The signature card on the racing calendar at Gulfstream Park is Florida Derby Day. The 13-race program features six graded stakes races worth a total of $1.8 million.
The Grade 3 Rampart, which is 1 1/8 miles on dirt, is a compact contest that features the second start of the season of Awesome Maria, who soundly defeated Royal Delta in the Grade 3 Sabin on February 25. The daughter of Maria’s Mon is gunning for her sixth consecutive graded tally. Royal Delta, of course, races for the winner’s share of the $10 million Dubai World Cup today.
Nine older males will face off on the dirt in the 1 3/16ths Grade 3 Skip Away. Lukewarm morning line choice is Todd Pletcher trainee Alma d’Oro, but the six-year-old hasn’t won a stakes race since July at Delaware Park. He was third in the Mineshaft at the Fair Grounds on February 25. Where’s Sterling faces easier after running fourth in the Grade 1 Donn, in which he was defeated 3 1/2 lengths. He’s an off-the-pace type that drew inside. Fort Larned, under Julien Leparoux, is worth a second look off his effort in the Challenger at Tampa Bay Downs, where he earned a decent speed figure. He’ll be forwardly placed in a field with no clear-cut pacesetter. Chad Brown trainee Self Control is lightly-raced son of Lemon Drop Kid who tries deeper waters after an easy-win over first-level allowance types. Overall pretty wide-open contest, so price shopping is best strategy.
The Grade 3 Appleton attracted eight runners to the Gulfstream turf for a $100,000 purse. The one-mile event marks the return of Brilliant Speed, who was third in the Breeders’ Cup Turf. He nearly won last winter’s Dania Beach at Gulfstream at the same distance. Certainly his best results have come at longer trips. Upset chance goes to El Commodore who nearly wired Grade 3 Tampa Bay, where speed hasn’t exactky excelled going long. The Gulfstream surface will be more kind to his style. The Appleton will certainly determine if the future is now for impressive allowance winner Corporate Jungle, a son of Giant’s Causeway. The Chad Brown pupil may be ready for this test. Another four-year-old that might be sitting on a top performance is Street Game, a chestnut son of Street Cry. He won a second-level allowance by a nose on February 5, but probably had no business doing so. It was his first race since August and Ryan Curatolo had him second last into the first turn almost four back of a 24 4/5 quarter. The Philip Serpe trainee closed strongly and held on for the impressive score. He’s been given eight weeks to prepare for the Appleton. He breezed six furlongs in 1:11 3/5 on March 15.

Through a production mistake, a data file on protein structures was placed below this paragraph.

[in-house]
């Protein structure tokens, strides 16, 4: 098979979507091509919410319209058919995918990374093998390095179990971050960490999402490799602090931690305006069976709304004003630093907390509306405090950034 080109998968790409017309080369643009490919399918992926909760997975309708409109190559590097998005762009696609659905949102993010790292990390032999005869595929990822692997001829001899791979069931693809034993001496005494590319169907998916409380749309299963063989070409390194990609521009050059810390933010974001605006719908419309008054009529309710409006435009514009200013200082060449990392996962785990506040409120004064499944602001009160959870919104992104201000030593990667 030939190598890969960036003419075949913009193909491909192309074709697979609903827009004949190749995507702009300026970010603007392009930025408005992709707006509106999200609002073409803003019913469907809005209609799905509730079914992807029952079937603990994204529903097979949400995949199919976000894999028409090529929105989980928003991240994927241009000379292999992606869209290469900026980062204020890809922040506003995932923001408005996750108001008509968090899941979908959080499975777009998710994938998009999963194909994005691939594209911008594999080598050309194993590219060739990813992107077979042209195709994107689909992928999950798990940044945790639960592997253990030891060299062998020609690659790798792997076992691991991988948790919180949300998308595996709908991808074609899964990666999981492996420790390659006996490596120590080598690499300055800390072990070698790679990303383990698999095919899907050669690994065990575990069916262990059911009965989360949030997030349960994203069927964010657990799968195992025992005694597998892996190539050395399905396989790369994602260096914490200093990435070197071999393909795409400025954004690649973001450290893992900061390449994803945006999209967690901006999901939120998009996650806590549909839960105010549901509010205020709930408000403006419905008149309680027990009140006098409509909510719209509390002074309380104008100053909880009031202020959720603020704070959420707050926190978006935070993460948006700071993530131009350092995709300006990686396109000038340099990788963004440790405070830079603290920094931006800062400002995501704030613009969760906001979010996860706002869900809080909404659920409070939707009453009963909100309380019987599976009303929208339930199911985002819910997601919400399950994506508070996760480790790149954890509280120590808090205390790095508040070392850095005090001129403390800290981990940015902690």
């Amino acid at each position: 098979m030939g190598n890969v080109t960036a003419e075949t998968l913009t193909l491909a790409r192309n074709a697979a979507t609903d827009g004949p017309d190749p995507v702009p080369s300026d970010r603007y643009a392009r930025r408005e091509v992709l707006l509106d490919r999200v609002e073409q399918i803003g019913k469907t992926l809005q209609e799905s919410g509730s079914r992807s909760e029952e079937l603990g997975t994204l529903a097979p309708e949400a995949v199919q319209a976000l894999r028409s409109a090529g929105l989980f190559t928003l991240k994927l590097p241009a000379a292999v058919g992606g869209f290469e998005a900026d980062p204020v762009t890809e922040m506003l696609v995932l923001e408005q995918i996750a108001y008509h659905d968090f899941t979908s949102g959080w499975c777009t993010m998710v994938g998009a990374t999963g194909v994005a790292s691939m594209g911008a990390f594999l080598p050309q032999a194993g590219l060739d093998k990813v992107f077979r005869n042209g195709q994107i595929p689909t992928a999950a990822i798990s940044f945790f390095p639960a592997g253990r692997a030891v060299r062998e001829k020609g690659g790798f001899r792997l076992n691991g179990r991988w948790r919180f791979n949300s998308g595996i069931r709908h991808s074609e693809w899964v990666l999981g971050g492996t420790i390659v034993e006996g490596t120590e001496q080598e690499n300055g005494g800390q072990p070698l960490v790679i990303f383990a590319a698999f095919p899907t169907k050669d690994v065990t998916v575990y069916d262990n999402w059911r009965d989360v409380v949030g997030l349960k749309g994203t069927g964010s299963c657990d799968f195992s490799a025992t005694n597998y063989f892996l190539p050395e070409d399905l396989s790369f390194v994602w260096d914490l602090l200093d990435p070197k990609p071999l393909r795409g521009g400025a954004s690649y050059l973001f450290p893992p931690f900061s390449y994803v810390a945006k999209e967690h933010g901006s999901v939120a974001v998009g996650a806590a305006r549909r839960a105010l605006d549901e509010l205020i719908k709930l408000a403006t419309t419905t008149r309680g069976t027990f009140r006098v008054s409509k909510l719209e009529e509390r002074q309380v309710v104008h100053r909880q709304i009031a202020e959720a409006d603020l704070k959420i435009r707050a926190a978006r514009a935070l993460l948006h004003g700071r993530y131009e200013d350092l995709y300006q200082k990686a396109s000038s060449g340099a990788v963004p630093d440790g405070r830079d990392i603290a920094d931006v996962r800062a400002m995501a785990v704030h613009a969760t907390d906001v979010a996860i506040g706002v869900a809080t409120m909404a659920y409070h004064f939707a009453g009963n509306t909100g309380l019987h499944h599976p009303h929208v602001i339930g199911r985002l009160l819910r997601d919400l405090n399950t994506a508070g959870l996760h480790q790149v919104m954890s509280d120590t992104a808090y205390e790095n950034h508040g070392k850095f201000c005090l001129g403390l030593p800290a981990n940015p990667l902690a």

Three-year-old fillies are in the spotlight in the $300,000 Gulfstream Oaks at 1 1/8 miles on dirt. Grace Hall and undefeated Zo Impressive will take the majority of wagering support. Grace Hall finished second in the Breeders’ Cup Juvenile Fillies, three lengths behind My Miss Aurelia. The Empire Maker filly commenced her 2012 campaign in the Davona Dale, in which she was a disappointing second to 64-1 shot Yara, who is back to spring a second surprise. Despite the loss Grace Hall earned a speed figure higher than Spinaway victory, which was her fastest effort at age two. Live Oak homebred Zo Impressive makes her first career stakes attempt. The Hard Spun filly broke her maiden by more than six lengths on January 22 and returned on February 25 to triumph at one mile. Even though, she also makes her two-turn debut in the Oaks, she could be any kind and is one to respect. Captivating Less owns a late-developing pedigree, which means she could move forward in a serious manner at any time. The A.P. Indy filly was third in the Davona Dale, which was her first start of the year.
The $1 million Florida Derby boils down to a question of how talented is Union Rags at this stop on the road to the Kentucky Derby. He was very impressive in his comeback effort, the Fountain Of Youth Stakes, which he won with something left in the tank it would seem. He didn’t earn a huge speed figure, but since he won the event so easily, it may not matter. Almost every casual speed figure analyst is projecting a serious forward move for Union Rags in his second start of 2012. Provided another three-year-old isn’t sitting on a career race, Union Rags figures to be the horse to beat at a short price. El Padrino, recent second in the Louisiana Derby, has strung a pair of top-notch efforts together. Does he have a third such performance left? And if he does, will it be enough to hold off Union Rags? Big questions considering he’ll be less than 5-2 on the board. Perhaps a sneakier exotics strategy is to use Fort Loudon or Neck ‘n Neck under Union Rags in exactors and triactors.
Finally, the 1 1/2-mile Orchid, a Grade 3 turf event, is headed by Keertana, recent second in Very One, and Hit It Rich, who won the Long Island Handicap at the same distance last November. Many will also consider the undefeated Aqsaam, who makes her stakes debut.